Now there are many more Pride and Prejudice adaptations, such as the 1940 and 1980 versions, but the two that I am the most familiar with are the 1995 Colin Firth/Jennifer Ehle BBC miniseries, and the 2005 Keira Knightley/Matthew Macfadyen movie, so we will be sticking with those two for simplicity's sake. 
Darcy's wet shirt scene
In one corner, we have the 1995 BBC miniseries, most famous for Colin Firth's wet shirt scene (above), Jennifer Ehle's eyebrows and smirk, and the most eccentric Mrs. Bennet ever portrayed.

I LOVE this miniseries. This is about as close as you will get to the book in an adaptation, granted, it is almost 6 hours long. However, it is a lovely way to spend a weekend afternoon. The acting is fantastic, and I love the character portrayals in this series. 
The hysterical Mrs. Bennet: genius character portrayal
One of the strengths of this miniseries is that it not only shows Elizabeth's side of the story, but Darcy's as well, therefore we get to see him dealing with his feelings for Elizabeth, writing the letter, and being the "avenging angel" for Lydia. It's so well done!
Colin Firth and Jennifer Ehle as Darcy and Lizzie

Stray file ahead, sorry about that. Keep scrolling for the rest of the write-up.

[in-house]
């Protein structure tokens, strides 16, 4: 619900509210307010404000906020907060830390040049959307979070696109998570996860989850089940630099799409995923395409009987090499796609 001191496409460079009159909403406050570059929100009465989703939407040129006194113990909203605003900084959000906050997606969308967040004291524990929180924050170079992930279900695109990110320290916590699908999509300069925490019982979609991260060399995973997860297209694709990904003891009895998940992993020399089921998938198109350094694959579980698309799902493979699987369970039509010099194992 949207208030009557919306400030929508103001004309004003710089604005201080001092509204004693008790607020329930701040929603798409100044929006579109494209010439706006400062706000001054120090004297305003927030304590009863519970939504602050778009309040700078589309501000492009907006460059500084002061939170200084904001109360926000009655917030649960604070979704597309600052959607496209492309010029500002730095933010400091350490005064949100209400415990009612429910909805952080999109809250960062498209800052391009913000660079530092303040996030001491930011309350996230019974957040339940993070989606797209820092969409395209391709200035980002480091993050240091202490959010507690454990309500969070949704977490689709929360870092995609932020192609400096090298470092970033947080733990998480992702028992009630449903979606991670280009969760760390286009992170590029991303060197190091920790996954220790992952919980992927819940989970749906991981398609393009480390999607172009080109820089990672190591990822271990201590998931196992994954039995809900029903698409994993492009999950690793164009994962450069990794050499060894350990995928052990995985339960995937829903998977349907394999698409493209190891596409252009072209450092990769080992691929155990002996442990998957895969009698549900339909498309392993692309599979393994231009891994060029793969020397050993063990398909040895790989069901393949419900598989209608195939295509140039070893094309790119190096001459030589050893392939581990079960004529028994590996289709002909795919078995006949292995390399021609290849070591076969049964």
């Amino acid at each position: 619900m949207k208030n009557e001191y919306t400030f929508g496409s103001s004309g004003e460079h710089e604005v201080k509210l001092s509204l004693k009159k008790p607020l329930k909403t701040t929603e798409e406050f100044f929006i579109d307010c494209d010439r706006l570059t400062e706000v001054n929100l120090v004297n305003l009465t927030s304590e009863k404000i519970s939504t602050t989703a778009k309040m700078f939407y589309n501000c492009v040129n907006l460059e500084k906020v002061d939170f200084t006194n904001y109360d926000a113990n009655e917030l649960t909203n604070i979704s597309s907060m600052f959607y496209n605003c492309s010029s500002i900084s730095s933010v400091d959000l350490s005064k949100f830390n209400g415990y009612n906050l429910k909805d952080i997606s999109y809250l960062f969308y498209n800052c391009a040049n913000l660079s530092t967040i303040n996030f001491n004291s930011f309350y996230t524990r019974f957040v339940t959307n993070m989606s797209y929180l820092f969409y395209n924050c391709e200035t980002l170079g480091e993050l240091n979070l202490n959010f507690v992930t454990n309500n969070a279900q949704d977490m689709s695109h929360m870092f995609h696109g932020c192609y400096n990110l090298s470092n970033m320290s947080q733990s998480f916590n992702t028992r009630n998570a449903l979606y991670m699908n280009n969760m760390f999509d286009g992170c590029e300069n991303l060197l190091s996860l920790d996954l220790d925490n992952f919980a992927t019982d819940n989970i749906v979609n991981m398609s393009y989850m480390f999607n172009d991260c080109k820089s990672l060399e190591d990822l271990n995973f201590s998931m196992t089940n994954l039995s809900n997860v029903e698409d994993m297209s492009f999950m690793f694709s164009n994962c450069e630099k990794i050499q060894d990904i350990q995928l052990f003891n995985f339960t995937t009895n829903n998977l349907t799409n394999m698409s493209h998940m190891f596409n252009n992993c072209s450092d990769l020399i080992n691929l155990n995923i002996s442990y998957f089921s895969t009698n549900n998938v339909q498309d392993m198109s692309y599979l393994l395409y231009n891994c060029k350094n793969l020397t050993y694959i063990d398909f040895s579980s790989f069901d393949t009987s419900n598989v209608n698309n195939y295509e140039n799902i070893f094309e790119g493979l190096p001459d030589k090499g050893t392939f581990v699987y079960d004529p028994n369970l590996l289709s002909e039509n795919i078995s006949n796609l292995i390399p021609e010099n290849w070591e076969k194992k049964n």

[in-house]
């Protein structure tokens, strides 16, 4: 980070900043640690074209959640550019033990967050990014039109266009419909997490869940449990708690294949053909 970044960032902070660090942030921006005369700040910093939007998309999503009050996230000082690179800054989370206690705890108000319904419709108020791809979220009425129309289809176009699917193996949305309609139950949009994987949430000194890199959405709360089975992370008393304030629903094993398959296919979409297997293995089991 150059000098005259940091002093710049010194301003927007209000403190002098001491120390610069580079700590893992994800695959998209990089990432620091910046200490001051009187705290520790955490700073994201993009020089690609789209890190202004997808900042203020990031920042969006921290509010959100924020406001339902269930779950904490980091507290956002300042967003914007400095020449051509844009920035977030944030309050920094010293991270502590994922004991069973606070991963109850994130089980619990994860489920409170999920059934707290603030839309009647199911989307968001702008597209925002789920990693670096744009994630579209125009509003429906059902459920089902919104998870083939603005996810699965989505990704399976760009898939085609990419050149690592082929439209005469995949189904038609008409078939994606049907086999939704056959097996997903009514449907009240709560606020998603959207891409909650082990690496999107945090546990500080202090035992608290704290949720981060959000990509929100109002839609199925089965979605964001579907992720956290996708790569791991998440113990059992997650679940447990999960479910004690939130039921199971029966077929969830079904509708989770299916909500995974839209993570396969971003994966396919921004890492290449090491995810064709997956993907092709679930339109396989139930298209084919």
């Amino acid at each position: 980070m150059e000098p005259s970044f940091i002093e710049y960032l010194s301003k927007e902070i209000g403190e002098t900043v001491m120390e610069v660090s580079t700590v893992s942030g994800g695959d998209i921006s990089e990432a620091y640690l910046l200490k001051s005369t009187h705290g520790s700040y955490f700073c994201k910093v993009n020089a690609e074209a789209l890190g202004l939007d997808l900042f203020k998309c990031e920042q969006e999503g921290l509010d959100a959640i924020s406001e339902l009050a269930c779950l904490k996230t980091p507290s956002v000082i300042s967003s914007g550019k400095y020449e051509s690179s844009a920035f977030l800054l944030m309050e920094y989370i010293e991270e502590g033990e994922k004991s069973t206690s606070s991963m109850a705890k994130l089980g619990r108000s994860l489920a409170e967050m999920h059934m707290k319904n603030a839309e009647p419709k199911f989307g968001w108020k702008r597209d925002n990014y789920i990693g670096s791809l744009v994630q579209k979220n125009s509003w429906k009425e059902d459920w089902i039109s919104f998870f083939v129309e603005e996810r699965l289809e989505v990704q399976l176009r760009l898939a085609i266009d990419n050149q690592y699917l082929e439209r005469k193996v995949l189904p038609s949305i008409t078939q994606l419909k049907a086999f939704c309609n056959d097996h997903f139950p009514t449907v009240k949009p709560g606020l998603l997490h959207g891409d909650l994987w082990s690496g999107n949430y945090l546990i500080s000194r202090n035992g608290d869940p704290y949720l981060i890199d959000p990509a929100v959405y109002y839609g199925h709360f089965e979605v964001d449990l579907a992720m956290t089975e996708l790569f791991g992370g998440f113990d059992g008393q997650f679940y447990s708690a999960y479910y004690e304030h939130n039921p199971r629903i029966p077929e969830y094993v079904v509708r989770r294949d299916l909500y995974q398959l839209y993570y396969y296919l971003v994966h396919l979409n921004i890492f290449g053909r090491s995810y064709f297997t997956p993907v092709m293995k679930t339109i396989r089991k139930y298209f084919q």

Probably what I love best about this movie is the delivery of some of Austen's best comic lines. This version makes me laugh out loud more than any of the others. Mr. Bennet is a sarcastic genius, Mrs. Bennet is a hysterical mess and Darcy and Elizabeth's potshots at each other round out the comedy.  
Matthew Macfadyen and Keira Knightley as Darcy and Lizzie
In the other corner, we have the artistic, gritty masterpiece of the 2005 movie version of Pride and Prejudice.

What I love about this movie: 
1. The music. I can't think of a movie that has a better soundtrack than this one.
The Bennet women
2. How realistic it is. The Bennet's house is messy and dirty, and there are girls running around yelling and squealing. It feels natural. It feels like you are sitting in a chair observing a normal family of seven, with six of them being women.
3. Macfadyen's portrayal of Darcy. We see a shy and vulnerable awkwardness that many other actors haven't used for the Darcy character. He is fantastic. 
WOW. 
4. The cinematography. Seriously. I dare you to go find a movie that has better visuals than this one. 

With this movie being under two hours long, they obviously had to cut much of the plot in order to fit it into the two hour window. They also did take creative license with several scenes, including both proposals, but I think they were so well done that it doesn't matter. 

Final Score: It's a tie. 

(Yes I get to do that. It's MY blog.)

I can't pick one over the other, it would be like picking a favorite child, and comparing the two would be like comparing apples and oranges. They each look at the book from different perspectives, neither of which is wrong. That is the beauty of literature. There is no right answer. 

Have you watched one or both of these adaptations? What is your opinion? Do you have a particular favorite? Is there a recipe for a "perfect" movie adaptation for any book? 





Monday, March 30, 2015

If you like Jane Austen...